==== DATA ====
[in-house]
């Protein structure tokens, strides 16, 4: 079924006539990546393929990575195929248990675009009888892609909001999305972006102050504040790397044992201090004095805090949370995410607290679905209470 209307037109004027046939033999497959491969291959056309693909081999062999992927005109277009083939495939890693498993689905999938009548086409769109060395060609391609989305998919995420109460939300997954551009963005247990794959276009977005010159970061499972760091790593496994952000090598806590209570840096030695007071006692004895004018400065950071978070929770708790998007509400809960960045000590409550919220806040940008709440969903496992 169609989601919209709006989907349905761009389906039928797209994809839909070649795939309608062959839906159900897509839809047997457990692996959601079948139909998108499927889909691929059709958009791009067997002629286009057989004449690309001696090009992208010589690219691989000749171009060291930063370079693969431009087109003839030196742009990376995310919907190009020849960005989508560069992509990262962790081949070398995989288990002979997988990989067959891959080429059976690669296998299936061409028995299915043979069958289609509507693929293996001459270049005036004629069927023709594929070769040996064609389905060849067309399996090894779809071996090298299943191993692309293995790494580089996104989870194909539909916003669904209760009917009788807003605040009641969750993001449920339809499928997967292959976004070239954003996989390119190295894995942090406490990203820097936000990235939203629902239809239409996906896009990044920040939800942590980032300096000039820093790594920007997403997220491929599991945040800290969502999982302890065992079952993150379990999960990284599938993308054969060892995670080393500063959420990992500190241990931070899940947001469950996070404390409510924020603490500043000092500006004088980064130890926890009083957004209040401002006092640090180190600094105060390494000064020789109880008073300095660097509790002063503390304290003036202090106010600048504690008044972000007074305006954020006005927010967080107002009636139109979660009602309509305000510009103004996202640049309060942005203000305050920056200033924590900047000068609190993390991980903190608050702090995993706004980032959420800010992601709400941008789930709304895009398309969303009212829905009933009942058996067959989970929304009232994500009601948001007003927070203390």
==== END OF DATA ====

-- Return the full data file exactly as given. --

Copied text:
[in-house]
């Protein structure tokens, strides 16, 4: 079924006539990546393929990575195929248990675009009888892609909001999305972006102050504040790397044992201090004095805090949370995410607290679905209470 209307037109004027046939033999497959491969291959056309693909081999062999992927005109277009083939495939890693498993689905999938009548086409769109060395060609391609989305998919995420109460939300997954551009963005247990794959276009977005010159970061499972760091790593496994952000090598806590209570840096030695007071006692004895004018400065950071978070929770708790998007509400809960960045000590409550919220806040940008709440969903496992 169609989601919209709006989907349905761009389906039928797209994809839909070649795939309608062959839906159900897509839809047997457990692996959601079948139909998108499927889909691929059709958009791009067997002629286009057989004449690309001696090009992208010589690219691989000749171009060291930063370079693969431009087109003839030196742009990376995310919907190009020849960005989508560069992509990262962790081949070398995989288990002979997988990989067959891959080429059976690669296998299936061409028995299915043979069958289609509507693929293996001459270049005036004629069927023709594929070769040996064609389905060849067309399996090894779809071996090298299943191993692309293995790494580089996104989870194909539909916003669904209760009917009788807003605040009641969750993001449920339809499928997967292959976004070239954003996989390119190295894995942090406490990203820097936000990235939203629902239809239409996906896009990044920040939800942590980032300096000039820093790594920007997403997220491929599991945040800290969502999982302890065992079952993150379990999960990284599938993308054969060892995670080393500063959420990992500190241990931070899940947001469950996070404390409510924020603490500043000092500006004088980064130890926890009083957004209040401002006092640090180190600094105060390494000064020789109880008073300095660097509790002063503390304290003036202090106010600048504690008044972000007074305006954020006005927010967080107002009636139109979660009602309509305000510009103004996202640049309060942005203000305050920056200033924590900047000068609190993390991980903190608050702090995993706004980032959420800010992601709400941008789930709304895009398309969303009212829905009933009942058996067959989970929304009232994500009601948001007003927070203390």